Meet Jelena Kon, the woman who broke down cultural barriers to feed and care for the poor and orphaned children of Novi Sad.
“In 1932, 11,920 kilograms of bread was distributed to the poor people of Novi Sad… Every morning, parents brought children ages 1-6 years to the kindergarten and came to pick them up in the evening. The children had three meals here, were medically treated and learned good manners, order and hygiene…” – From the “Crust of Bread” Report (1933)
Ilona “Jelena” Kon was born on September 1, 1882 in Eisenstadt, Austria to Hermine nee Schlesinger and David Spitzer who was a grape dealer and vineyard owner. Jelena had two brothers, Géza (George), and Igo Johann. In 1904, following her marriage, Jelena moved to Novi Sad to join her husband, Gyula-Julije “Jules” Kon, who was a reputable trader, politician and an active member of Novi Sad’s Jewish community.
Jelena quickly became well known in Novi Sad through her interest in charitable work and her love of the arts and culture. During the severe economic crisis of the 1920s, Jelena founded the charitable organization called Kora Hleba, or, in English, Crust of Bread.
In that period, it was common for each ethnic community to have its own humanitarian organization to specifically help the impoverished members of that particular ethnic group. Jelena’s organization was determined to be different. Jelena Kon’s altruistic and noble goal was to improve the health, well-being and education levels of local children regardless of their religious denomination or ethnic background. Despite the fact that its activities were for the benefit of the entire community, Crust of Bread was considered to be a Jewish organization due to its predominantly Jewish membership.
Crust of Bread took care of orphans and poor children. After a while, the organization grew into a kindergarten with a sector for infants and a medical clinic to provide basic care. For years the organization functioned out of several different locations before a purposely designed building was completed in 1933.
As part of her fundraising activities for this grand project, Kon organized a number of cultural events, some of them featuring the best known musicians of the time including Bronislaw Huberman, Paul Hindemith, and Arthur Rubinstein.
The Crust of Bread center was officially opened on July 9, 1933, under the patronage of Queen Maria of Yugoslavia. The Queen’s emissaries, Ministers for Public Health and Education, and representatives of the local government attended the opening ceremony. The building, designed by architect Đorđe Tabaković, was one of the most prominent examples of modernist architecture in the city. The entrance was decorated with a massive sculpture of a mother holding a child created by Jewish sculptor Michael Kara. The building accommodated a day care center for children, including a kindergarten, medical offices, and a soup kitchen with the capacity to feed one hundred orphans and children from poor neighborhoods.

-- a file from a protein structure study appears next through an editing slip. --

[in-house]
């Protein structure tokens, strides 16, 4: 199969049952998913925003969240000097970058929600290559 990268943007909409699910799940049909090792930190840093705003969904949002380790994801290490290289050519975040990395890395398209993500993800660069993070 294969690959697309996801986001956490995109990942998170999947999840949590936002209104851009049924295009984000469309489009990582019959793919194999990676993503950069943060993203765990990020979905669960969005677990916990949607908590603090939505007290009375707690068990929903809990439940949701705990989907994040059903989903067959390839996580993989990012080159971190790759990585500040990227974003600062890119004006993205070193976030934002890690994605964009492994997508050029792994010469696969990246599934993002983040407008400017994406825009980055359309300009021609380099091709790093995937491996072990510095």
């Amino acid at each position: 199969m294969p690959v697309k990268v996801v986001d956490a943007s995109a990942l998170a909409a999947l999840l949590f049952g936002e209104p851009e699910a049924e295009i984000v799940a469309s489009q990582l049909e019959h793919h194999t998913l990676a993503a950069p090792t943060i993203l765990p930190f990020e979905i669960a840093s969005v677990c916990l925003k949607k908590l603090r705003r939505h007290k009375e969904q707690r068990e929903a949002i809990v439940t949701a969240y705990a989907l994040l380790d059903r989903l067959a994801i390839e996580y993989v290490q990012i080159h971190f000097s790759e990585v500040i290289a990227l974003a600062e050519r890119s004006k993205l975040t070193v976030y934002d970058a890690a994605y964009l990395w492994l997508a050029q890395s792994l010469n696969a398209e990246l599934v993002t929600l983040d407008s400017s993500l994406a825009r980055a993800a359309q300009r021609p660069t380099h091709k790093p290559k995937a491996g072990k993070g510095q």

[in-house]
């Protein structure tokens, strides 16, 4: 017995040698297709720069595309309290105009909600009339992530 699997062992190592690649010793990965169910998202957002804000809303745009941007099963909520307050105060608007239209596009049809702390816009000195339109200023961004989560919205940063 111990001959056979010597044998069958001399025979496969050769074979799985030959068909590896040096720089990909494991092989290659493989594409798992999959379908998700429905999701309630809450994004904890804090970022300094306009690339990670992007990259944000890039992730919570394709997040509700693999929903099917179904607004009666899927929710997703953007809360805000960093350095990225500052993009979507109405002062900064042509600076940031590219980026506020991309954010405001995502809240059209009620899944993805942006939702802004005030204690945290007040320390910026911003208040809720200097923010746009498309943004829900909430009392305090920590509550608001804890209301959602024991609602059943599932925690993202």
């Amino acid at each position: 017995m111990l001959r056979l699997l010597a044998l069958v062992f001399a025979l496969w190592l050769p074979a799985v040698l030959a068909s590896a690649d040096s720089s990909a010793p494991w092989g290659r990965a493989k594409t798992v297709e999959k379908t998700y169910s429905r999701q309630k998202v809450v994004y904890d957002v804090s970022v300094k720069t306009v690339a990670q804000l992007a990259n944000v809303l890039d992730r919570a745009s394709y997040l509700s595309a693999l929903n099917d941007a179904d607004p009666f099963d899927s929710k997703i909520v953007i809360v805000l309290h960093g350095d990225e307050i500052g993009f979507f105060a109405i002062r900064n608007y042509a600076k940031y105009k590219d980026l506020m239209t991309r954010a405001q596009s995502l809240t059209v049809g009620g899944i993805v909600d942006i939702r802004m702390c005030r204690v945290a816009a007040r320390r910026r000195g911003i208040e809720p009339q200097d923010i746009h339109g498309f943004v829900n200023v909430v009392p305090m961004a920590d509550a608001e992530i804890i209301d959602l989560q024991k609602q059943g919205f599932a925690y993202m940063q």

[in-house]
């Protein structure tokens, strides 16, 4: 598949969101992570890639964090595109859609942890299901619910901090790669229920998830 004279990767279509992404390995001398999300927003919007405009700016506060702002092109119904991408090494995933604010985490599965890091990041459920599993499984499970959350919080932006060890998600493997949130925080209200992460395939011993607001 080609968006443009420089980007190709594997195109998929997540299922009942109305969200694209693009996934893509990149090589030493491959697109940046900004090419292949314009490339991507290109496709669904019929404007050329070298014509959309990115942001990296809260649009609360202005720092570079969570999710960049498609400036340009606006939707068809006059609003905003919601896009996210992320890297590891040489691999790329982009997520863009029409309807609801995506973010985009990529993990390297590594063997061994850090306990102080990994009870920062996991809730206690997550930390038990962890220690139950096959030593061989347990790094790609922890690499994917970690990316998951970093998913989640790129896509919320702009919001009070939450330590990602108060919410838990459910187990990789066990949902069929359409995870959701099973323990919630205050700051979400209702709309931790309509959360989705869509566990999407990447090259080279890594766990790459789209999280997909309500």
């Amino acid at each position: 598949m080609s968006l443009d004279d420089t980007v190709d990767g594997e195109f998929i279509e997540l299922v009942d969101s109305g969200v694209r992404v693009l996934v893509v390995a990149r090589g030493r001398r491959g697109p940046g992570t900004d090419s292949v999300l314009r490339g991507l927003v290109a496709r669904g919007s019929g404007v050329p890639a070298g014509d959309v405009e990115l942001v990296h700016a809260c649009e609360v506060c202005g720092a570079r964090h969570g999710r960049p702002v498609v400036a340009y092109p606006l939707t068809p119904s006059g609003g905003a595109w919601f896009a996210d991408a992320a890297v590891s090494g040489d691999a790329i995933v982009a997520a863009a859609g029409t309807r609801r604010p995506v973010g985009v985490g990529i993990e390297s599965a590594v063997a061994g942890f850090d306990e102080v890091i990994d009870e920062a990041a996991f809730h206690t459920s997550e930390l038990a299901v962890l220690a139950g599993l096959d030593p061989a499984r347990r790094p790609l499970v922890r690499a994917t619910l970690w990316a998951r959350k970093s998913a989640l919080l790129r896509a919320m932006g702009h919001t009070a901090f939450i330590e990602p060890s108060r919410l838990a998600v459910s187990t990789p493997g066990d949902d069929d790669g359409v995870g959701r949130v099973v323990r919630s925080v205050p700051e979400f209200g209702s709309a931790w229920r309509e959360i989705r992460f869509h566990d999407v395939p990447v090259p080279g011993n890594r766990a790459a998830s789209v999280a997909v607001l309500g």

The center stopped its activities at the beginning of World War II. Jelena, the woman who had dedicated herself to helping the poor and needy, was arrested, tortured, and murdered during the Novi Sad Raid of January 1942, when 1,200 Jews, Serbs and Roma were murdered and thrown into the frozen Danube by the Hungarian police.
Following the war, the Crust of Bread building was nationalized and served as a children’s hospital and in 1963, it was transformed into a municipal preschool institution and has served as a public kindergarten ever since.
There is no memorial plaque on the building to commemorate Kon’s humanitarian work. Even the original panel carrying the name of the charitable society was removed by the Communist authorities after World War II. The last attempt to rehabilitate the memory of Kon was made by her brother George Spitzer in 1955, in an emotional letter sent to the city mayor and the representatives of the Jewish community of Novi Sad.
“I want to suggest to you that the city of Novi Sad do something toward creating some memorial for Mr. and Mrs. Kohn,” wrote Spitzer. “My brother- in-law and my sister, with their own money, created a place where children could be taken care of during the day while their parents worked. They took care of all children, regardless of their race or religion…